‘Call centres are a very regimented environment,’ says John McInally, a trade unionist leading efforts by the PCS to unionize call centre workers. ‘It’s rows of desks with people sitting with headphones. There’s load of people in the room, but they’re separate units. They’re encouraged not to talk, share experiences and so on … The minute you get in the door, your movements are regulated by the computer.’ Here is the lack of worker’s autonomy in the workplace take to extremes.

In some call centres he has dealt with, a worker in Bristol or Glasgow who wants to leave fifteen minutes early has to go through head office in Sheffield to be cleared. ‘We’ve likened conditions to those you’d have seen in mills or factories at the end of the nineteenth century.’ Think that’s an exaggeration? Then consider the fact that, in some call centres, workers have to put their hands up to go to the toilet. Computers dictate the time and duration of breaks, with no flexibility whatsoever. Employees are under constant monitoring and surveillance, driving up stress levels.

Many call centre workers have told McInally that the whole experience is ‘very dehumanizing. People talk abaout being treated like robots. Everything is regulated by machines.’ The working lives of many operators consist of reading through the same script over and over again. According to the Royal College of Speech and Language Therapists, increasing numbers of call centre workers are being referred to speech therapists because they are losing their voices. The cause? Working long hours with little opportunity to even have a drink of water.

That’s one reason why the sickness rate in call centres is nearly twice the national average. The other is deep alienation from the work. In once call centre McInally dealt with in Northern England, sickness rates had reached nearly 30 per cent. ‘That’s a sign of low morale’, he says – as I the fact that annual staff turnover is around a quarter of the workforce. And, like so much of the new working class, the salaries of call centre workers are poor. A trainee can expect £12,500, while the higher-grade operators are on an average of just £16,000.

The dehumanising regimentation and micro-managing of call centre staff by computer reminded me of some of the dystopian SF that appeared in the 1970s, speculating on the type of future if computers suddenly took over the world and humanity was reduced to their slaves, watched and controlled totally by omniscient machines. The intrepid crew of the Enterprise encountered one such society in the Classic Star Trek episode ‘Return of the Archons’. The crew of the Liberator, the Dirty Just-Over-Half-A-Dozen of BBC’s Blake’s 7, also encountered an alien civilisation under the totalitarian control of central computer, though were able to bring it down and break free to continue their campaign against the Fascistic Federation through the superiority brain-power of their own machine, Orac. Sadly, contemporary call centre workers trapped in their totalitarian, micro-managed environment, can’t look forward to being similarly freed.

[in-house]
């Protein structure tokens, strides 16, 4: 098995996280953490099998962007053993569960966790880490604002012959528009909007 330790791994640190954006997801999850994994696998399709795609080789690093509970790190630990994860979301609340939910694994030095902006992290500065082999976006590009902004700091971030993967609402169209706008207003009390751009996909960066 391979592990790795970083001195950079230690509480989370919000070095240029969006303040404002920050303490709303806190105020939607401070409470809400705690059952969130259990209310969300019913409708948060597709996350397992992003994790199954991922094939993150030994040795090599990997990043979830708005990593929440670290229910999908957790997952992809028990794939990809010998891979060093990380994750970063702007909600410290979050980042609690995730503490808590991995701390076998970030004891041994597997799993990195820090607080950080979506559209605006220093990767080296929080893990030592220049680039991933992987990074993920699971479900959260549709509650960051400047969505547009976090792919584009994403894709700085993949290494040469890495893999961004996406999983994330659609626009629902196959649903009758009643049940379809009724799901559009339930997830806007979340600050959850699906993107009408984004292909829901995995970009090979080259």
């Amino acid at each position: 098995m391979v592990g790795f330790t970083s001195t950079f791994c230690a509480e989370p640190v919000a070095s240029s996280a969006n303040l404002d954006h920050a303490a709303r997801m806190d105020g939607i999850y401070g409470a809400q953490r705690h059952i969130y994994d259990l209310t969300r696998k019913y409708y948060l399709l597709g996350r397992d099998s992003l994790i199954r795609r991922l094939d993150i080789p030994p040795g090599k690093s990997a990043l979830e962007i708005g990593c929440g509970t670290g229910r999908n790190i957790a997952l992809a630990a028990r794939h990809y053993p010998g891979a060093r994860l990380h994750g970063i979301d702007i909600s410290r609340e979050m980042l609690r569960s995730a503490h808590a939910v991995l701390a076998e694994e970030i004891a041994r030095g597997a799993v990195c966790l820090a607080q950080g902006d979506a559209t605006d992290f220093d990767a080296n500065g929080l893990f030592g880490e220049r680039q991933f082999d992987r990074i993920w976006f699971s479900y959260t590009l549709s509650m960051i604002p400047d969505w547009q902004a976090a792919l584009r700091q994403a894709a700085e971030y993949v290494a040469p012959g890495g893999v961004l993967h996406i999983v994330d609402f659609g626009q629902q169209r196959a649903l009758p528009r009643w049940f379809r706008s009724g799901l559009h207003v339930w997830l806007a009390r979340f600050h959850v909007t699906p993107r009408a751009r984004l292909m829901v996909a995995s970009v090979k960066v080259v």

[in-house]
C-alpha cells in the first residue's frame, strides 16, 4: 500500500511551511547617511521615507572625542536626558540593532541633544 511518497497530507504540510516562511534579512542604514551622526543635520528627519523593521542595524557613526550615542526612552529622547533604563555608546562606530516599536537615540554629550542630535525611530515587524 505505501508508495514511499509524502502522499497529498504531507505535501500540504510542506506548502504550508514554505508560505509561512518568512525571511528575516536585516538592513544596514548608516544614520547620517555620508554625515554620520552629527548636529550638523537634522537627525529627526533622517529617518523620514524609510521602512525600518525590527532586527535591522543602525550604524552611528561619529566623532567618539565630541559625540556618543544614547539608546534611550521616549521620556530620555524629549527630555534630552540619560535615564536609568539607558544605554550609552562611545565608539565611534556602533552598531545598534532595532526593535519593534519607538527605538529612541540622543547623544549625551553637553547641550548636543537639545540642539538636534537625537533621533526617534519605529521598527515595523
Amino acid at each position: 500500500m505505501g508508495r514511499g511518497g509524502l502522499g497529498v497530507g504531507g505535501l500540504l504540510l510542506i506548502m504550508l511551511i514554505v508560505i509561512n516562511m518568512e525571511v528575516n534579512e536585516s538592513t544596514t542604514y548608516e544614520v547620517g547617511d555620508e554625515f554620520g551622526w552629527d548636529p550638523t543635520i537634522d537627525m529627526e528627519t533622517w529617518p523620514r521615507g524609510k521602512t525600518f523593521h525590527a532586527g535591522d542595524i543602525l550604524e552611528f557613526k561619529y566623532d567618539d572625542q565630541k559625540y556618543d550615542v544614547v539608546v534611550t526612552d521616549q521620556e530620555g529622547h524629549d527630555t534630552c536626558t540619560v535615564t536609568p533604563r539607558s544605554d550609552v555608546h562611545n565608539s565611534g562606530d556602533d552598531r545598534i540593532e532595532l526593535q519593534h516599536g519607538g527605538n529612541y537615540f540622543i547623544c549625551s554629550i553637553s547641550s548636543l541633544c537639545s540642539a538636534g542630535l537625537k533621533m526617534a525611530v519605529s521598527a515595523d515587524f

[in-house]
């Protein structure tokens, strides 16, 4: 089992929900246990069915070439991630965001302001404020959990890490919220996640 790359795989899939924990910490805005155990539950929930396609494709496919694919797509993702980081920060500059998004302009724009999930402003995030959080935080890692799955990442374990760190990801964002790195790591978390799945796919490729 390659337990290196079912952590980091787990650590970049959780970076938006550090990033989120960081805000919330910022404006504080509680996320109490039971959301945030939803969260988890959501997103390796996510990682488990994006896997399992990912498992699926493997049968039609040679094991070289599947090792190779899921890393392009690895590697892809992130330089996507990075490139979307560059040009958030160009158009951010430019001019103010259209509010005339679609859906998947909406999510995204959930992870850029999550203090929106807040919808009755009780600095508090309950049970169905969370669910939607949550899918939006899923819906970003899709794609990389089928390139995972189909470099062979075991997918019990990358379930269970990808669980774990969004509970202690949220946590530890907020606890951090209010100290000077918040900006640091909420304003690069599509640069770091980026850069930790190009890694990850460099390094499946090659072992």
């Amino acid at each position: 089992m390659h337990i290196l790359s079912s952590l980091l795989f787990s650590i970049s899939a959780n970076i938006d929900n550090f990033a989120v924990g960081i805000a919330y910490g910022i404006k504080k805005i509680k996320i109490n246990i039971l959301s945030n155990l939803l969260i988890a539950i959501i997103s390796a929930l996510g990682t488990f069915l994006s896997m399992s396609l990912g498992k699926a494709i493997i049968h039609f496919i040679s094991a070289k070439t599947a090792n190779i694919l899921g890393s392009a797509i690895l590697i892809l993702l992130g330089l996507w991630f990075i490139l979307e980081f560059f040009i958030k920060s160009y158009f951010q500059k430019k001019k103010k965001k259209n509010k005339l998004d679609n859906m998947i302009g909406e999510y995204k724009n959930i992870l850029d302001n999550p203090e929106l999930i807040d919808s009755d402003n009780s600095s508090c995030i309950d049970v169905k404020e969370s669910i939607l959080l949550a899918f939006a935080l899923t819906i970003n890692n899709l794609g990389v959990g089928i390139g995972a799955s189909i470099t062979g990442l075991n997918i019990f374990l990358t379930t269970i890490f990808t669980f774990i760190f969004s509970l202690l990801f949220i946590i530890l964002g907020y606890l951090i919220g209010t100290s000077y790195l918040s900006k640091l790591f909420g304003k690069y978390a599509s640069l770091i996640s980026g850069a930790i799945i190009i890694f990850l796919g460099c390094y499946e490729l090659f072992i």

Marx pic

Karl Marx on Wage Slavery

As for the similarity between the conditions suffered by modern call centre workers and those of 19th century mill workers, it is striking just how similar t6he former are to Marx’s classic description of wage slavery in the 19th century.

Masses of labourers, crowded into the factory, are organized like soldiers. As privates of the industrial army they are placed under the command of a perfect hierarchy of officers and sergeants. Not only are they slaves of the bourgeois state; they are daily and hourly enslaved by the machine, by the foreman, and, above all, by the individual manufacturers himself. (pp. 1467-8).

Marx was wrong about many things, but here he is absolutely correct. What we need is are renewed campaigns to improve conditions for the working class, to give people a better future than simply functioning as another human cog being ground down by the inhuman and dehumanizing machines of big business.

The Unequal Tax Burden on the Poor Today and in 19th century Germany

March 14, 2014

Lassalles Pic

Ferdinand Lassalles: Founder of the first Socialist party in Germany, the German Worker’s Union.

Owen Jone’s book Chavs: The Demonization of the Working Class also discusses the way that the poor now pay a greater proportion of their wages as tax than the rich as part of the massive shift in wealth away from them and to the upper classes.